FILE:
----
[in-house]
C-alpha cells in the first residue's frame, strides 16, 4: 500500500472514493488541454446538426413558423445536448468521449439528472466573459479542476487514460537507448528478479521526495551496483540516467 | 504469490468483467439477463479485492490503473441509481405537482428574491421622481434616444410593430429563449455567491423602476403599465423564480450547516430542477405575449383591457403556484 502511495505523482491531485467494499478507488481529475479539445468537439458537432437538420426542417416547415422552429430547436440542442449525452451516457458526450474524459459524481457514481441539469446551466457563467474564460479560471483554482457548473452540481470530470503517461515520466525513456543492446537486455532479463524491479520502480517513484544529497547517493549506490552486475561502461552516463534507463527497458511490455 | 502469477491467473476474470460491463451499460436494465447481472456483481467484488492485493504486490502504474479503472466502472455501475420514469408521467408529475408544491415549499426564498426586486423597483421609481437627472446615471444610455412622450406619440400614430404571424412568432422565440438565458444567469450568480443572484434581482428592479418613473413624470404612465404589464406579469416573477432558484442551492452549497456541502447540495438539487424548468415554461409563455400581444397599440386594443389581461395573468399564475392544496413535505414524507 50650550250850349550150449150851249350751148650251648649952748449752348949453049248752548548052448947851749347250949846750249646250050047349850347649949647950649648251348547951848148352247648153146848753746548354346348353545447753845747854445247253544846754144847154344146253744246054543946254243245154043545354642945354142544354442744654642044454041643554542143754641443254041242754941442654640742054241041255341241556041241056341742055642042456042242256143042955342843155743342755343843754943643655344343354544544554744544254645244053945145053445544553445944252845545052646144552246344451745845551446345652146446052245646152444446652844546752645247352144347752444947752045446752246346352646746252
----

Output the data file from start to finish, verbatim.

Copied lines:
[in-house]
C-alpha cells in the first residue's frame, strides 16, 4: 500500500472514493488541454446538426413558423445536448468521449439528472466573459479542476487514460537507448528478479521526495551496483540516467 | 504469490468483467439477463479485492490503473441509481405537482428574491421622481434616444410593430429563449455567491423602476403599465423564480450547516430542477405575449383591457403556484 502511495505523482491531485467494499478507488481529475479539445468537439458537432437538420426542417416547415422552429430547436440542442449525452451516457458526450474524459459524481457514481441539469446551466457563467474564460479560471483554482457548473452540481470530470503517461515520466525513456543492446537486455532479463524491479520502480517513484544529497547517493549506490552486475561502461552516463534507463527497458511490455 | 502469477491467473476474470460491463451499460436494465447481472456483481467484488492485493504486490502504474479503472466502472455501475420514469408521467408529475408544491415549499426564498426586486423597483421609481437627472446615471444610455412622450406619440400614430404571424412568432422565440438565458444567469450568480443572484434581482428592479418613473413624470404612465404589464406579469416573477432558484442551492452549497456541502447540495438539487424548468415554461409563455400581444397599440386594443389581461395573468399564475392544496413535505414524507 50650550250850349550150449150851249350751148650251648649952748449752348949453049248752548548052448947851749347250949846750249646250050047349850347649949647950649648251348547951848148352247648153146848753746548354346348353545447753845747854445247253544846754144847154344146253744246054543946254243245154043545354642945354142544354442744654642044454041643554542143754641443254041242754941442654640742054241041255341241556041241056341742055642042456042242256143042955342843155743342755343843754943643655344343354544544554744544254645244053945145053445544553445944252845545052646144552246344451745845551446345652146446052245646152444446652844546752645247352144347752444947752045446752246346352646746252